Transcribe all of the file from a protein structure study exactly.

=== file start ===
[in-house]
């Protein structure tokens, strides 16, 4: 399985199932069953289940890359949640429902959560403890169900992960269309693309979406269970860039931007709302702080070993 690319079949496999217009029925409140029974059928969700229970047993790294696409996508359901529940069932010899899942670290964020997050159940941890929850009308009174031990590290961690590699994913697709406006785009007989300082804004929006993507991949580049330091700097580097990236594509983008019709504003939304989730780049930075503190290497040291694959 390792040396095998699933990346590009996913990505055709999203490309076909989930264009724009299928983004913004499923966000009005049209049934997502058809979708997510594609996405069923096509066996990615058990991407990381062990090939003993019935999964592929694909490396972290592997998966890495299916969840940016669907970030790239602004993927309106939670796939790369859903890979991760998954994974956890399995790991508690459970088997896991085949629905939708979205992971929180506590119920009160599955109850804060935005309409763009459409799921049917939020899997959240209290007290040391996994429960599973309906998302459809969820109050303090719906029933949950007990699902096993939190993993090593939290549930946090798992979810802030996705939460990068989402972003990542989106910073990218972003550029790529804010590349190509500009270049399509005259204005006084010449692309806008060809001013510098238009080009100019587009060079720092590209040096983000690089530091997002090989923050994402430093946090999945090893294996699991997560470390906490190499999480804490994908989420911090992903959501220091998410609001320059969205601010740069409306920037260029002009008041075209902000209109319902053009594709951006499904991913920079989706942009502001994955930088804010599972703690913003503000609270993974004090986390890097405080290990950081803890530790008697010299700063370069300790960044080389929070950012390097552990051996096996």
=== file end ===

[in-house]
């Protein structure tokens, strides 16, 4: 399985199932069953289940890359949640429902959560403890169900992960269309693309979406269970860039931007709302702080070993 690319079949496999217009029925409140029974059928969700229970047993790294696409996508359901529940069932010899899942670290964020997050159940941890929850009308009174031990590290961690590699994913697709406006785009007989300082804004929006993507991949580049330091700097580097990236594509983008019709504003939304989730780049930075503190290497040291694959 390792040396095998699933990346590009996913990505055709999203490309076909989930264009724009299928983004913004499923966000009005049209049934997502058809979708997510594609996405069923096509066996990615058990991407990381062990090939003993019935999964592929694909490396972290592997998966890495299916969840940016669907970030790239602004993927309106939670796939790369859903890979991760998954994974956890399995790991508690459970088997896991085949629905939708979205992971929180506590119920009160599955109850804060935005309409763009459409799921049917939020899997959240209290007290040391996994429960599973309906998302459809969820109050303090719906029933949950007990699902096993939190993993090593939290549930946090798992979810802030996705939460990068989402972003990542989106910073990218972003550029790529804010590349190509500009270049399509005259204005006084010449692309806008060809001013510098238009080009100019587009060079720092590209040096983000690089530091997002090989923050994402430093946090999945090893294996699991997560470390906490190499999480804490994908989420911090992903959501220091998410609001320059969205601010740069409306920037260029002009008041075209902000209109319902053009594709951006499904991913920079989706942009502001994955930088804010599972703690913003503000609270993974004090986390890097405080290990950081803890530790008697010299700063370069300790960044080389929070950012390097552990051996096996």